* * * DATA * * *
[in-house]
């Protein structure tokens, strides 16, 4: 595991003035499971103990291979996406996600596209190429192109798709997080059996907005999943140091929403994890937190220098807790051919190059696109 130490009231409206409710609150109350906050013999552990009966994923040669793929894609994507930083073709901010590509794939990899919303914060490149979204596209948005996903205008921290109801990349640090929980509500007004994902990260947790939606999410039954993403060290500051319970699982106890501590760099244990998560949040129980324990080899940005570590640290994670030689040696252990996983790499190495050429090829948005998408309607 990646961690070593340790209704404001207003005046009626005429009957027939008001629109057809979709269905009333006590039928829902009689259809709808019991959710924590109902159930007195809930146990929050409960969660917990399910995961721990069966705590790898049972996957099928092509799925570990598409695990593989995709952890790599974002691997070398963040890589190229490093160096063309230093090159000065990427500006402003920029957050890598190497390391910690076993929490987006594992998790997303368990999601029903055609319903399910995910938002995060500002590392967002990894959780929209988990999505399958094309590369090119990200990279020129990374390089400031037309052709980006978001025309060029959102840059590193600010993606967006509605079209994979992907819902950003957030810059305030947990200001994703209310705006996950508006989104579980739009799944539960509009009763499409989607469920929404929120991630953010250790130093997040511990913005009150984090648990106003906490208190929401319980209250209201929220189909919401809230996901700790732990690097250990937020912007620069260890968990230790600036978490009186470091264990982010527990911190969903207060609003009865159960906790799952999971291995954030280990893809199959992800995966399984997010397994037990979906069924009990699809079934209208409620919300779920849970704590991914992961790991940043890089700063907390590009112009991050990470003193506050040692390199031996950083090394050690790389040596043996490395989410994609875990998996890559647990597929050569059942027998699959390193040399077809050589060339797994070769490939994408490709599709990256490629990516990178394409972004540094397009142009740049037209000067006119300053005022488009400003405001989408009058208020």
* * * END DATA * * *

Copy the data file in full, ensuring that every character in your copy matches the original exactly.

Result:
[in-house]
């Protein structure tokens, strides 16, 4: 595991003035499971103990291979996406996600596209190429192109798709997080059996907005999943140091929403994890937190220098807790051919190059696109 130490009231409206409710609150109350906050013999552990009966994923040669793929894609994507930083073709901010590509794939990899919303914060490149979204596209948005996903205008921290109801990349640090929980509500007004994902990260947790939606999410039954993403060290500051319970699982106890501590760099244990998560949040129980324990080899940005570590640290994670030689040696252990996983790499190495050429090829948005998408309607 990646961690070593340790209704404001207003005046009626005429009957027939008001629109057809979709269905009333006590039928829902009689259809709808019991959710924590109902159930007195809930146990929050409960969660917990399910995961721990069966705590790898049972996957099928092509799925570990598409695990593989995709952890790599974002691997070398963040890589190229490093160096063309230093090159000065990427500006402003920029957050890598190497390391910690076993929490987006594992998790997303368990999601029903055609319903399910995910938002995060500002590392967002990894959780929209988990999505399958094309590369090119990200990279020129990374390089400031037309052709980006978001025309060029959102840059590193600010993606967006509605079209994979992907819902950003957030810059305030947990200001994703209310705006996950508006989104579980739009799944539960509009009763499409989607469920929404929120991630953010250790130093997040511990913005009150984090648990106003906490208190929401319980209250209201929220189909919401809230996901700790732990690097250990937020912007620069260890968990230790600036978490009186470091264990982010527990911190969903207060609003009865159960906790799952999971291995954030280990893809199959992800995966399984997010397994037990979906069924009990699809079934209208409620919300779920849970704590991914992961790991940043890089700063907390590009112009991050990470003193506050040692390199031996950083090394050690790389040596043996490395989410994609875990998996890559647990597929050569059942027998699959390193040399077809050589060339797994070769490939994408490709599709990256490629990516990178394409972004540094397009142009740049037209000067006119300053005022488009400003405001989408009058208020």